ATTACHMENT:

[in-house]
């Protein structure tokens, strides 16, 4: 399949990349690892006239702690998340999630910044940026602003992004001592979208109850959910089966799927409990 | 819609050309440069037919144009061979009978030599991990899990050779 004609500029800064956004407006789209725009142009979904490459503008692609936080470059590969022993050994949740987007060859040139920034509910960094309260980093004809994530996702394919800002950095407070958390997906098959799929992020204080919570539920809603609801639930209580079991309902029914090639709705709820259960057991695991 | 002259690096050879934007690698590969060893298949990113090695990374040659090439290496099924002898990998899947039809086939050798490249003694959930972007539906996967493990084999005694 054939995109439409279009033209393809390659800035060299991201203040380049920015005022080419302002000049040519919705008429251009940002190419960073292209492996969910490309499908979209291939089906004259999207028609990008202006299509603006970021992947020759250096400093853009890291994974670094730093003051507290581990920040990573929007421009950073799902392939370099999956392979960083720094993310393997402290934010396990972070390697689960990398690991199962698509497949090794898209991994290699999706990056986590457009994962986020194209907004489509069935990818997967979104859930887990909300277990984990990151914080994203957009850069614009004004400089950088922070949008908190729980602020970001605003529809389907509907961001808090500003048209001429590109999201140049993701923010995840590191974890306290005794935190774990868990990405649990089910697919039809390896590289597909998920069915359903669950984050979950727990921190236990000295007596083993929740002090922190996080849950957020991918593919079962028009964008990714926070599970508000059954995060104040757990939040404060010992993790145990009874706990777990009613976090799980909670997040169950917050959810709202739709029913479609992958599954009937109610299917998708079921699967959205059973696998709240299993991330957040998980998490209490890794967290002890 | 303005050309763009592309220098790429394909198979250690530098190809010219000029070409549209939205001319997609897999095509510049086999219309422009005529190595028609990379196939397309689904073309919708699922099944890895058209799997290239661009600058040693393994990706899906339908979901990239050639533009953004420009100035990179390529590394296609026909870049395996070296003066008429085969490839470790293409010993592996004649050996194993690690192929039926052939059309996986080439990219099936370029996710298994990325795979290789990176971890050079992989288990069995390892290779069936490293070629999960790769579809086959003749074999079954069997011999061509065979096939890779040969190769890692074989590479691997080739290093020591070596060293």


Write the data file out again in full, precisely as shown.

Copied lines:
[in-house]
């Protein structure tokens, strides 16, 4: 399949990349690892006239702690998340999630910044940026602003992004001592979208109850959910089966799927409990 | 819609050309440069037919144009061979009978030599991990899990050779 004609500029800064956004407006789209725009142009979904490459503008692609936080470059590969022993050994949740987007060859040139920034509910960094309260980093004809994530996702394919800002950095407070958390997906098959799929992020204080919570539920809603609801639930209580079991309902029914090639709705709820259960057991695991 | 002259690096050879934007690698590969060893298949990113090695990374040659090439290496099924002898990998899947039809086939050798490249003694959930972007539906996967493990084999005694 054939995109439409279009033209393809390659800035060299991201203040380049920015005022080419302002000049040519919705008429251009940002190419960073292209492996969910490309499908979209291939089906004259999207028609990008202006299509603006970021992947020759250096400093853009890291994974670094730093003051507290581990920040990573929007421009950073799902392939370099999956392979960083720094993310393997402290934010396990972070390697689960990398690991199962698509497949090794898209991994290699999706990056986590457009994962986020194209907004489509069935990818997967979104859930887990909300277990984990990151914080994203957009850069614009004004400089950088922070949008908190729980602020970001605003529809389907509907961001808090500003048209001429590109999201140049993701923010995840590191974890306290005794935190774990868990990405649990089910697919039809390896590289597909998920069915359903669950984050979950727990921190236990000295007596083993929740002090922190996080849950957020991918593919079962028009964008990714926070599970508000059954995060104040757990939040404060010992993790145990009874706990777990009613976090799980909670997040169950917050959810709202739709029913479609992958599954009937109610299917998708079921699967959205059973696998709240299993991330957040998980998490209490890794967290002890 | 303005050309763009592309220098790429394909198979250690530098190809010219000029070409549209939205001319997609897999095509510049086999219309422009005529190595028609990379196939397309689904073309919708699922099944890895058209799997290239661009600058040693393994990706899906339908979901990239050639533009953004420009100035990179390529590394296609026909870049395996070296003066008429085969490839470790293409010993592996004649050996194993690690192929039926052939059309996986080439990219099936370029996710298994990325795979290789990176971890050079992989288990069995390892290779069936490293070629999960790769579809086959003749074999079954069997011999061509065979096939890779040969190769890692074989590479691997080739290093020591070596060293």